Vals is a remote alpine village in the canton of Graubünden, which has recently become well known all over Switzerland and to some extent the rest of the world - it went through the Bilbao effect before Bilbao. During the early 1980s the community of Vals bought a bankrupt hotel consisting of three buildings from the 1960s, and commissioned Peter Zumthor to build a new thermal bath. The building became a success in Switzerland: only two years after its opening it became a protected building; you can find photographs of it in any kind of magazine in that country; the name of the architect is well know to the common citizen of Graubünden; the village of Vals is again on the map.
The baths were designed to look as if they pre-dated the hotel complex, as if they were a form of cave or quarry-like structure. This is particularly evident from observing the grass roof structure of the baths, which resemble the foundations of an archaeological site, and reveal the form of the various bath rooms which lie below, half buried into the hill-side.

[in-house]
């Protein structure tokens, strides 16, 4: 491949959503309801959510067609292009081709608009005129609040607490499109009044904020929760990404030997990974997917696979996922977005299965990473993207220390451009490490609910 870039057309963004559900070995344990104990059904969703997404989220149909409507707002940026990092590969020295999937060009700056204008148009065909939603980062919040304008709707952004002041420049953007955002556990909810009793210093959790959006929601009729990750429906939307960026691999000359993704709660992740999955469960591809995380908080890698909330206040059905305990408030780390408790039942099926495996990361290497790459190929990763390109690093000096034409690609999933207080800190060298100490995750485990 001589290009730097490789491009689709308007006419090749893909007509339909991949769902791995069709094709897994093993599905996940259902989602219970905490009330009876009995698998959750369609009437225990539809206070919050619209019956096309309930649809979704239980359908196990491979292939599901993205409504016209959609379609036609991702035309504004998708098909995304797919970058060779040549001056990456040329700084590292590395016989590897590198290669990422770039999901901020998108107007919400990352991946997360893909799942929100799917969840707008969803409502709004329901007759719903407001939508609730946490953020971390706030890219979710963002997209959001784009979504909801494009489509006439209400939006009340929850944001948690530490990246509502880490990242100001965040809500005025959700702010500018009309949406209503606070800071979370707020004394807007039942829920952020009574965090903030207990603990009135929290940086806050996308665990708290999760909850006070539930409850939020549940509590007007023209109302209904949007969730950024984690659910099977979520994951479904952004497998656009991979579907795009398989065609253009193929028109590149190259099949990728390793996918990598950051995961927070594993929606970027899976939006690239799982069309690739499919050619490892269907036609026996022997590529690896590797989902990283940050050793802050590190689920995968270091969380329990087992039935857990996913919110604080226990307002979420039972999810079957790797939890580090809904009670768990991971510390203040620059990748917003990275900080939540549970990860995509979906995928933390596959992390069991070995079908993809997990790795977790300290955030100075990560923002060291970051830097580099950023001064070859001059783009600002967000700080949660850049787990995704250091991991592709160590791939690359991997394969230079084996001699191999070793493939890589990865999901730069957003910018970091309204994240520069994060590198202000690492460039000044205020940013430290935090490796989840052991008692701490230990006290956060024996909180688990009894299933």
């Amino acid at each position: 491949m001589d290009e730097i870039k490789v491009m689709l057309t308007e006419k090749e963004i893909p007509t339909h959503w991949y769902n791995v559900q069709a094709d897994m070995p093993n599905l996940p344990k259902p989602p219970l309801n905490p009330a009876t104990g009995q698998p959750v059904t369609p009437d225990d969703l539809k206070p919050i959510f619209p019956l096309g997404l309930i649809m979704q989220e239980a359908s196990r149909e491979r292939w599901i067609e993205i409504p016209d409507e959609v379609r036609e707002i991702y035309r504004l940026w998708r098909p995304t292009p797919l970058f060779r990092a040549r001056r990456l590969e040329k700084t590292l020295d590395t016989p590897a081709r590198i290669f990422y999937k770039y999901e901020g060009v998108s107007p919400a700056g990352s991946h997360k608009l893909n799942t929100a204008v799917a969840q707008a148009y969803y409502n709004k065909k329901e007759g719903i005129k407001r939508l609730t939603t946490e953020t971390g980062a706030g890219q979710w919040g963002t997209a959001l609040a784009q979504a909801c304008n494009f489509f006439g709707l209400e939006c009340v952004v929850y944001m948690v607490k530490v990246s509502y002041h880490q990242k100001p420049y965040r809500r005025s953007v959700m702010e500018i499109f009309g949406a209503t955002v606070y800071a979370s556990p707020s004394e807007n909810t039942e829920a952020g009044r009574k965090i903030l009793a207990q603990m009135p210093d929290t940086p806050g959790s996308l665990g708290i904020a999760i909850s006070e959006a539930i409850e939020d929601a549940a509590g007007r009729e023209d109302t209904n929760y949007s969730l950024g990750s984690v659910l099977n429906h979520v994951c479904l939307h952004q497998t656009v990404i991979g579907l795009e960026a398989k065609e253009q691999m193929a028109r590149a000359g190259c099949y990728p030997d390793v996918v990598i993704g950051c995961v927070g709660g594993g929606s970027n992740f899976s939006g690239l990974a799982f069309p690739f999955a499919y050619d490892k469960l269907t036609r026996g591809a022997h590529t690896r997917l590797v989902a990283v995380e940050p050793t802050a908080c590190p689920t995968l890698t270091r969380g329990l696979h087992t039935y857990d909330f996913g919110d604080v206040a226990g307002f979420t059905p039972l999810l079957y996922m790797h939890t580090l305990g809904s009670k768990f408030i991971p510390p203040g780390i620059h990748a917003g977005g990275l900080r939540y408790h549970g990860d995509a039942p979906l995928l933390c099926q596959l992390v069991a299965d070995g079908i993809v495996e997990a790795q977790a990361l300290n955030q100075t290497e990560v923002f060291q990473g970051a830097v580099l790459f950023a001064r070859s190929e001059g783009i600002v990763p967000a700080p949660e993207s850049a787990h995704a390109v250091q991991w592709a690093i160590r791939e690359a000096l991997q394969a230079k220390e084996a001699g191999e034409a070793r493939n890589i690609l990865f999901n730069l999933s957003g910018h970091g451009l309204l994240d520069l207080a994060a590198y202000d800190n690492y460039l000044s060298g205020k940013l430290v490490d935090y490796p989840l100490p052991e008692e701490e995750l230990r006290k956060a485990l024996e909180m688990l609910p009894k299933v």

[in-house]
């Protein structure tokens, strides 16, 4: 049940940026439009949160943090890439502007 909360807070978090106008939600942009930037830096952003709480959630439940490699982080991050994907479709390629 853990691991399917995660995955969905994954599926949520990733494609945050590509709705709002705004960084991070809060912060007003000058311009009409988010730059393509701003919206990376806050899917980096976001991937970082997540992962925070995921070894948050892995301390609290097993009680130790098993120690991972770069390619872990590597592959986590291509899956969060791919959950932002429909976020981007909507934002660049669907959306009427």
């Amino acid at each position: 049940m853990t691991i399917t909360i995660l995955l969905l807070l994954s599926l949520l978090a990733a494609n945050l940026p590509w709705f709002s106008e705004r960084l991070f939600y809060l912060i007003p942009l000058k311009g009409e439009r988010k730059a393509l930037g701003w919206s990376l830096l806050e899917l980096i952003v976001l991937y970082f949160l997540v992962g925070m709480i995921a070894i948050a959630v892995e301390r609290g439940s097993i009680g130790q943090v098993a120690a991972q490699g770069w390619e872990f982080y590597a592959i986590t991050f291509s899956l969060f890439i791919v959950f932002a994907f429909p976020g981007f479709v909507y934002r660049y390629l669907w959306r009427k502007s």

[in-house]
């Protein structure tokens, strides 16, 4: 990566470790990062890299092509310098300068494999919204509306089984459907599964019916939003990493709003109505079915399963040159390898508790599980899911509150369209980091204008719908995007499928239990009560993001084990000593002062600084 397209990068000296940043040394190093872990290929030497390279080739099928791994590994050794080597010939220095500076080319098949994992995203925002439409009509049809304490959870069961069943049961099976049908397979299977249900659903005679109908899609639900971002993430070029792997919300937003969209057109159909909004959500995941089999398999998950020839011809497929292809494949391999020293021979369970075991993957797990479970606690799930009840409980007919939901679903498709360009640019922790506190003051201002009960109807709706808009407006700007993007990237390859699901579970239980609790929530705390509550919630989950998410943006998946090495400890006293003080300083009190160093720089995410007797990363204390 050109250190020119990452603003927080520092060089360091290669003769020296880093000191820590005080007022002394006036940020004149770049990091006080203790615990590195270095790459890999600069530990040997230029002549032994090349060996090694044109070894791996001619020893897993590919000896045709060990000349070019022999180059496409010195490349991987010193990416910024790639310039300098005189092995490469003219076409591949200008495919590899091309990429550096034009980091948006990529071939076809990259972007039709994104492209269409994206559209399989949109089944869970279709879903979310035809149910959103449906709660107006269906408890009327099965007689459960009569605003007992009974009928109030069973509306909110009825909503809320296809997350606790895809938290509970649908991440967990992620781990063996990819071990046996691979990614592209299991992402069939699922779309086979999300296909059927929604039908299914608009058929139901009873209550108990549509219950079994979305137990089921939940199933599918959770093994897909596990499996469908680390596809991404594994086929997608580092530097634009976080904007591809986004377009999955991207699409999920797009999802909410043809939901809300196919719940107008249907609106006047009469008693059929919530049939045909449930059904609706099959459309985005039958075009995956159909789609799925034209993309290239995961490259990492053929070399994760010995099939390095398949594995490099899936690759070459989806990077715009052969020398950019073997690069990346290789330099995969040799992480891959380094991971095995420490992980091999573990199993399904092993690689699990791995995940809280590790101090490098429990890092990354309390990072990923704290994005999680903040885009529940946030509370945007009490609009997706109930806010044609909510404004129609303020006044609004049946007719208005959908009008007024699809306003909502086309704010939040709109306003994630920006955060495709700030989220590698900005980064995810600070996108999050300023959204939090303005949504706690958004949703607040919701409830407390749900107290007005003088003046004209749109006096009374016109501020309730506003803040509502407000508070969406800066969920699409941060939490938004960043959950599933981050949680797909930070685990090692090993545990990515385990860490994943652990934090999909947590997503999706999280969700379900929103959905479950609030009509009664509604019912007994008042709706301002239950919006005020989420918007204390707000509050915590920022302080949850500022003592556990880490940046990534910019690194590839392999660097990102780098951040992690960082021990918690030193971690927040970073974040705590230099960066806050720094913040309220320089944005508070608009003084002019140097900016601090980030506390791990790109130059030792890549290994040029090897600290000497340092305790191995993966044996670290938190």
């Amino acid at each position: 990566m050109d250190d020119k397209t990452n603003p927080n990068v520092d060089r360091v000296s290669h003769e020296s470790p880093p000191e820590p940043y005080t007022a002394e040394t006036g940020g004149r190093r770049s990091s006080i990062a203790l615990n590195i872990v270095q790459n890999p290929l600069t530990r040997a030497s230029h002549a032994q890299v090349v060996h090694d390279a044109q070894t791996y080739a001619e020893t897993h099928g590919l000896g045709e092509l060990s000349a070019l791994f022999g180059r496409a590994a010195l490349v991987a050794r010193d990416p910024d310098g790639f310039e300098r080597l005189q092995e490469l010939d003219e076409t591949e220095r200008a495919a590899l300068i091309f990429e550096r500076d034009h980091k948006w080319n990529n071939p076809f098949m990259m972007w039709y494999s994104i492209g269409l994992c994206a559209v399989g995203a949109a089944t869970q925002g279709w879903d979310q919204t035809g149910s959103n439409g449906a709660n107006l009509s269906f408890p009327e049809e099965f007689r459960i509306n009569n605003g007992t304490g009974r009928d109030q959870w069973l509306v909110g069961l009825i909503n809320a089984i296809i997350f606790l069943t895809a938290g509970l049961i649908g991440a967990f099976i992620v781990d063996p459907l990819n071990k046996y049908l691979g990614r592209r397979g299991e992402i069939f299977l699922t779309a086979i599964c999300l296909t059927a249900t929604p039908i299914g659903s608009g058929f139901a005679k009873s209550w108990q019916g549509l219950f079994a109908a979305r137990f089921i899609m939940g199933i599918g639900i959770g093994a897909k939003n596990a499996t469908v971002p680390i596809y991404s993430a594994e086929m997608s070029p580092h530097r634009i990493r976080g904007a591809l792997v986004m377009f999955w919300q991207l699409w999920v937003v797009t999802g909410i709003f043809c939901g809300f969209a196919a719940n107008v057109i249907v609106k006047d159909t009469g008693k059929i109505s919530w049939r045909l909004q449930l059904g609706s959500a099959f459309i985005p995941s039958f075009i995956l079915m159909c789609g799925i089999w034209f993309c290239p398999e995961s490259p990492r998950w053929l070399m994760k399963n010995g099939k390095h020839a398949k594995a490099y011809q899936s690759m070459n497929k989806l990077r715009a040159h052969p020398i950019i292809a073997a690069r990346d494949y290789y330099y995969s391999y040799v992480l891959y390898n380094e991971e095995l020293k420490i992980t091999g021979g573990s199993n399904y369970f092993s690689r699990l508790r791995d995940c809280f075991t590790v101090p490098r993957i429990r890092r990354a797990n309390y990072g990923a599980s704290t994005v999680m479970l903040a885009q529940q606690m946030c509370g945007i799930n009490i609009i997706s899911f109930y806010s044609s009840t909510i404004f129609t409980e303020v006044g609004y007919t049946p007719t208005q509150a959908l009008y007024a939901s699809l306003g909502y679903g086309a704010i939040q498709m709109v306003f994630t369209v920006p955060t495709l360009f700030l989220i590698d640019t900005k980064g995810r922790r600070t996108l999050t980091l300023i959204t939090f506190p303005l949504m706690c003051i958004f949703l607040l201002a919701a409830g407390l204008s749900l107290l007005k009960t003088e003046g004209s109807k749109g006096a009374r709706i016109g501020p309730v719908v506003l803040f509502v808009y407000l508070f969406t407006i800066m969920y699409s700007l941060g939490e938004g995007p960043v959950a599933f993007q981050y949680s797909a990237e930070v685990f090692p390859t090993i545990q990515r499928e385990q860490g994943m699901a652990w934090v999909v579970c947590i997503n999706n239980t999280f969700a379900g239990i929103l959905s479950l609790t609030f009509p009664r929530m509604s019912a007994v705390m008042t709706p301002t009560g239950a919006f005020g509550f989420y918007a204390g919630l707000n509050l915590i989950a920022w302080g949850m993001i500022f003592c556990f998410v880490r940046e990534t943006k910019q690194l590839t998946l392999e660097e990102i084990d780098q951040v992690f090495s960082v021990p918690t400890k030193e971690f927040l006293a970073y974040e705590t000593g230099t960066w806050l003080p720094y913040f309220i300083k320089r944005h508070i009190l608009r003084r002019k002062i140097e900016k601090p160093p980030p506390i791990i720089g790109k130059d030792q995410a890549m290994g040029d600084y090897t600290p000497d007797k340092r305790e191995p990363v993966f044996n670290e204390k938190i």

Built using locally quarried Valser quarzite slabs, the spa building is made up of 15 different table-like units, 5 metres in height, with cantilevered concrete roof units supported by tie-beams. These units fit together like a giant jigsaw puzzle. The nature of the construction is revealed through close inspection of the roof – the roofs of the units don’t join, with the 8cm gaps covered by glass to prevent water ingress. Inside, this provides a dichotomy – the concrete makes the roof appear heavy, but the gaps between the units also makes the roof appear to float. There are 60,000, 1 metre-long sections of stone forming the cladding of the walls. Whilst these initially appear random, like an ashlar wall, there is a regular order. The cladding stones are of three different heights, but the total of the three is always 15cm, so it allows for variety in arrangement, whilst facilitating construction.
The architect intended to not include clocks within the spa, as he believed that time should be suspended whilst enjoying the baths, but three months after the baths opened, the architect relented to pressure from the client by the mounting of two small clocks atop brass posts.